(Part 13 of 37 in series, Study inspired by Pakour & Art du Déplacement by V. Thibault)
Over the last few years it seems I have — finally! — learned some key lesson about pace; the idea of enjoying the journey. The idea of focusing on what I can control. The truth that some of these projects I will not finish, some places I will not see, and some people I will not manage to spend enough time with. These ideas are patently obvious and unequivocal, but learning the Lesson, and deeply and truly making it part of your work-a-day life and personal philosophy takes effort.
When once you have tasted flight, you will forever walk the earth with your eyes turned skyward, for there you have been, and there you will always long to return.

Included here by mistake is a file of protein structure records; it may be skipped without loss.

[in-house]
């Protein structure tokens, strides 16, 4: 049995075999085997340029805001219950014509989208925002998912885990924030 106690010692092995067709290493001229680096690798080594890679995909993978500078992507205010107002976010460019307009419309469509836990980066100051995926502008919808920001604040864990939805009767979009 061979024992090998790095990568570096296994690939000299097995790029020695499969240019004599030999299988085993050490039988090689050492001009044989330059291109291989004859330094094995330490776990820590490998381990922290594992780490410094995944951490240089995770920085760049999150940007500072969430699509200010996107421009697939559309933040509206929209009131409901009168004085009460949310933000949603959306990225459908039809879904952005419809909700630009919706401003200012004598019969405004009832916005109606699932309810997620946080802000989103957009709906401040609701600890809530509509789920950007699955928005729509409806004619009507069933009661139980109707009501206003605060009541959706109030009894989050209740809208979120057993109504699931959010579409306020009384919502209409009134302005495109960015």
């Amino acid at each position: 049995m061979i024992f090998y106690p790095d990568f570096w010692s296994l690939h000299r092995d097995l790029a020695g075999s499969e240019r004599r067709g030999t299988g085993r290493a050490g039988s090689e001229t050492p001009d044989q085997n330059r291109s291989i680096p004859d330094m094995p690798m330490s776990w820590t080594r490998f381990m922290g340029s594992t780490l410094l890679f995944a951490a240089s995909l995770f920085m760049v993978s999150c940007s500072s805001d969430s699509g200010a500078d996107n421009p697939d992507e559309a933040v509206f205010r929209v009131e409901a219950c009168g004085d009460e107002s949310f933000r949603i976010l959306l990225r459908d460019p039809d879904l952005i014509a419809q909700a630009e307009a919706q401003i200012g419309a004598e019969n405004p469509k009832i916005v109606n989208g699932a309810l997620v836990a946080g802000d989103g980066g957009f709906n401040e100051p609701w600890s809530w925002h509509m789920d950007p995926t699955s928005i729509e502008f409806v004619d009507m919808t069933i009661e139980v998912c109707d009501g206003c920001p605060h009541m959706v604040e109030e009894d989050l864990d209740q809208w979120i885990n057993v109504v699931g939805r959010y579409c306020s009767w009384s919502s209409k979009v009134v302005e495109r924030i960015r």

~ Leonardo de Vinci
Years ago I started journalling as a form of self-reflection. It enables me to look back. Sometimes it’s a travel log, but mostly it’s a “this is what I was thinking” log, a glimpse at what I was working on, inspired by, or frustrated by. After a large amount of writing and thinking I gained enough perspective to start removing some things, and changing others. I learned to say ‘no’ to some things I would have taken on in the past, and learned how to rearrange other things to make more space.
I always wonder why birds stay in the same place when they can fly anywhere on Earth. Then I ask myself the same question.
~ Harun Yahya ( https://en.wikipedia.org/wiki/Adnan_Oktar )
But only recently have I found myself turning more often to look forward, rather than back.
What would the best possible version of myself do?
Walk the Earth with eyes turned skyward.
Point A to point B, efficiently.
Close the gap.